The following study from New Zealand looked at the effectiveness of two visual deterrents…
New Zealand Journal of Zoology:2008:35-3:Fukuda Y 2008:Evaluation of two visual birdscarers, the Peaceful Pyramid (R) and an eye‐spot balloon, in two vineyards
Key findings: Eye-spot balloons were initially effective but, over 24 days of monitoring, bird damage increased indicating the pest species, in this case starlings, becomes less wary of the scarer over time. Both scarers had a limited field of effectiveness.

Inflatable tube men
What about inflatable tube men (pictured) or bio-pesticides such as methyl anthranilate? Here is a two-year study from Michigan, USA…
Agronomy:2018:8-12-295:Lindell C A 2018:Bird Management in Blueberries and Grapes
Key findings: Inflatable tube men showed a positive but not significant effect in blueberries. With grapes, the tube men did not show any positive effect. The application of methyl anthranilate, similarly, did not reduce bird damage.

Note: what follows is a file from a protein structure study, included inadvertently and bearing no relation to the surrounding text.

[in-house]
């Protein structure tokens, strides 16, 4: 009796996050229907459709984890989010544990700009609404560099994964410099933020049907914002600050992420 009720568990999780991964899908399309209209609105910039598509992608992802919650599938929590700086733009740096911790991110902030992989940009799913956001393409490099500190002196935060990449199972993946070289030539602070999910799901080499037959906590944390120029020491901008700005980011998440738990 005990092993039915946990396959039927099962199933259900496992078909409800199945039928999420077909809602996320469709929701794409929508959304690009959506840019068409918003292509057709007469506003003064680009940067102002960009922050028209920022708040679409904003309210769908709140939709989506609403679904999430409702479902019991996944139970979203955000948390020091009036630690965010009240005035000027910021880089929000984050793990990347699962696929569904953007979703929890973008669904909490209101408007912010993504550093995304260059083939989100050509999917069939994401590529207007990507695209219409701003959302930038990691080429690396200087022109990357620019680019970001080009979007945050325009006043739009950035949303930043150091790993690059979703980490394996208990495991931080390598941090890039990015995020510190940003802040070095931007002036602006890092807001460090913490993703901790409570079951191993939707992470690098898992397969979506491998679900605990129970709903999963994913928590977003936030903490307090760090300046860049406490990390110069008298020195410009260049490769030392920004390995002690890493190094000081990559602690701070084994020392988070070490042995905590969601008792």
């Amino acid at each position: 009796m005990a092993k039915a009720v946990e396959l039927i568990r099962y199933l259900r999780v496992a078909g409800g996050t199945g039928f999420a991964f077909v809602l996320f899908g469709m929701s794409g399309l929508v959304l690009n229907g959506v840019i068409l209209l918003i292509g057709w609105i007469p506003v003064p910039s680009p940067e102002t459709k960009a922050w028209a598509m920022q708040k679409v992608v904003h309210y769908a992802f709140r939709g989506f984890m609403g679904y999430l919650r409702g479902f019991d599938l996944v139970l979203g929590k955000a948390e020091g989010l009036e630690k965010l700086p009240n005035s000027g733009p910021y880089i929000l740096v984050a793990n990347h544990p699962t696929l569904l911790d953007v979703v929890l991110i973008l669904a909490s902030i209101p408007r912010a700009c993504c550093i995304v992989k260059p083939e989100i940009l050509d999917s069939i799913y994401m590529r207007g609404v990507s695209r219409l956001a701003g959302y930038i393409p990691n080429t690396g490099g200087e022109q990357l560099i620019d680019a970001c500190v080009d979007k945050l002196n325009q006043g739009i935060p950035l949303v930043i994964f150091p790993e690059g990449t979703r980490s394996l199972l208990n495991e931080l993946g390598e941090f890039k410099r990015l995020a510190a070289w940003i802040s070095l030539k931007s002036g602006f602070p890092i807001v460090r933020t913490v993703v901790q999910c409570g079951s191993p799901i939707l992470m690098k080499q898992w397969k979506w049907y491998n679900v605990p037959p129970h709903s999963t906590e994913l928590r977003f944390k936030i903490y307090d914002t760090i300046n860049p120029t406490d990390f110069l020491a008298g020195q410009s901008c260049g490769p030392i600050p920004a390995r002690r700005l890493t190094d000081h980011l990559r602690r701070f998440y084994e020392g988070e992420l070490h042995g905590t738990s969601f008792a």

And drones?

ASME 2012:2012:2012:Grimm B A 2012:Autonomous Unmanned Aerial Vehicle System for Controlling Pest Bird Population in Vineyards
Key findings: Drones could provide a viable alternative to rangers on quad bikes.

'Another developing option is the introduction of predator birds'
Another developing option is the introduction of predator birds as evidenced by this study in commercial vineyards in Australia…
Wildlife Research:2017:Online June 2017:Peisley R K 2017:Providing perches for predatory and aggressive birds appears to reduce the negative impact of frugivorous birds in vineyards
Key findings: Providing perches for predatory birds reduced bird damage from 8.57% to 4.13%, perch design was not suitable for some specific predator species.

'Airports are increasingly converting to laser technology from drones to deter birds'
As an indication of where things might go in the future, airports are increasingly converting to laser technology from drones to deter birds…
ACRP Synthesis 23:2011:Belant J L 2011:Bird Harassment, Repellent, and Deterrent Techniques for Use on and Near Airports
Key findings: Of the bird senses, ie. smell, touch, auditory reception and vision, vision is the primary sense.

James Wright is an international viticulture and management consultant and author of www.vitisynth.com and the newsletter VitiSynthesis.